Direct-Acting-Antivirals Anti-hepatitis C Virus in Renal Transplant Patients: Relevance of Pharmacologic Interaction

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Maurizio Salvadori
Aris Tsalouchos


Direct Antiviral Agents; HCV related diseases; Immunosuppressants; Metabolic pathways; Post-Transplant complications


Renal transplantation in patients affected by hepatitis C virus (HCV) infection has been a serious problem becauseof the use of immunosuppres-sants. HCV virus may be more aggressive in both the liver and the kidney. Several posttransplantation pathologies are known to be ascribed to the HCV virus.
Virus eradication has been historically attempted with interferon (IFN) and ribavirin with poor results. In addition, IFN given posttransplan-tation may cause severe acute rejection.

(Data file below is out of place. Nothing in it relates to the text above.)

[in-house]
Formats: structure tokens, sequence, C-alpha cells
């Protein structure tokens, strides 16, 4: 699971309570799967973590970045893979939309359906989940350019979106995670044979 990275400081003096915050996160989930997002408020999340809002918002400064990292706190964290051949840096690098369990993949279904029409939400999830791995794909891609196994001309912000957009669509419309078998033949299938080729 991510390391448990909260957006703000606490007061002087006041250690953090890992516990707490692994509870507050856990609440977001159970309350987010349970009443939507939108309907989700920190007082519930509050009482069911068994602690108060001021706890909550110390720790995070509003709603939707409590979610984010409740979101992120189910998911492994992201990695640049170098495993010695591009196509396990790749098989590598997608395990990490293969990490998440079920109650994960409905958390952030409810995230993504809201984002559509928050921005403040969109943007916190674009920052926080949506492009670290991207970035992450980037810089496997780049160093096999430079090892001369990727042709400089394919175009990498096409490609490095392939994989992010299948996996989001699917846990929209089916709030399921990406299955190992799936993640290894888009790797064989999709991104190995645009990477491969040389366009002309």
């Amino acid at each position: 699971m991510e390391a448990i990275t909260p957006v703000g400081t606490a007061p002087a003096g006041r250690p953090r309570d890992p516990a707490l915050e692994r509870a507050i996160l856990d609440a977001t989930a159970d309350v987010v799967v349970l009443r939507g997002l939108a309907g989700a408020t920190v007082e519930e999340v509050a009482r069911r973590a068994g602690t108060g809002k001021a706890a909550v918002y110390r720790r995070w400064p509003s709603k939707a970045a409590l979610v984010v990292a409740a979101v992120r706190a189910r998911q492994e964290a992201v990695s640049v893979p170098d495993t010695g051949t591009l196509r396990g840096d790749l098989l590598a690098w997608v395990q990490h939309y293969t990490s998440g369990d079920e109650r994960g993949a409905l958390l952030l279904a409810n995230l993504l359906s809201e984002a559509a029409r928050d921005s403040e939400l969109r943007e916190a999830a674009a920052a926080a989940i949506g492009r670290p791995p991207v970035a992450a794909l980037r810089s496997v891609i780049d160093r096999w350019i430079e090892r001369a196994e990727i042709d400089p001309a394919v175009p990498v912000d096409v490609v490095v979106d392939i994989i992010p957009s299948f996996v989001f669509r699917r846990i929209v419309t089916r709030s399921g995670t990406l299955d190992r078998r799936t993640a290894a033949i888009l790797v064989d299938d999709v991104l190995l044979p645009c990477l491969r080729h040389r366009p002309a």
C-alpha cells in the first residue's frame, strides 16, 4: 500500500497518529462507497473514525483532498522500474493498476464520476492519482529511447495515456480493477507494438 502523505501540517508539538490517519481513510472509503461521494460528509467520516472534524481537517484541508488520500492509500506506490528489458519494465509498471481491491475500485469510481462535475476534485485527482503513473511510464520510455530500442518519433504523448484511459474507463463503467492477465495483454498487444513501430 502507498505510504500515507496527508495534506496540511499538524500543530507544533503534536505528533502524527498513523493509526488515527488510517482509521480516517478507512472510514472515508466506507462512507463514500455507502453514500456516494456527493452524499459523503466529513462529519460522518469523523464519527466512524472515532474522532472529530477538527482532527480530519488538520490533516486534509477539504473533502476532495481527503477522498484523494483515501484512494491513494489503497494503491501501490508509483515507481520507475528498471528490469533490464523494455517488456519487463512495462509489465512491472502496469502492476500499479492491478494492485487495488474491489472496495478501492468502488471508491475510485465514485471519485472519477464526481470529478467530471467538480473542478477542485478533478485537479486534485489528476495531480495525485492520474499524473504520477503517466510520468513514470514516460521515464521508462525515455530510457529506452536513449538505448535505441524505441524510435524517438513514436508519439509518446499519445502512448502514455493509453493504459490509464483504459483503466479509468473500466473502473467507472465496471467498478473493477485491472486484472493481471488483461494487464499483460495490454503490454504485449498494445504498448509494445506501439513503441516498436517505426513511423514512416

The introduction of direct antiviral agents (DAA) has revolutionized the treatment, and now it is possible to treat renal transplant patients with these agents leading to a HCV-free status in 3 months without the use of IFN.
The major problem caused by these agents is their interference with the immunosuppressive agents.
The pharmacokinetics of DAA and immunosuppressants often meet the same metabolic pathways and use the same cytochromes or proteic complexes. In some cases, this may lead to high or low immunosuppressant levels with the risk of rejection. In other cases, the DAAs are inter-ested and they may be increase or decrease in a dangerous way. Therefore a strict monitoring is always recommended.


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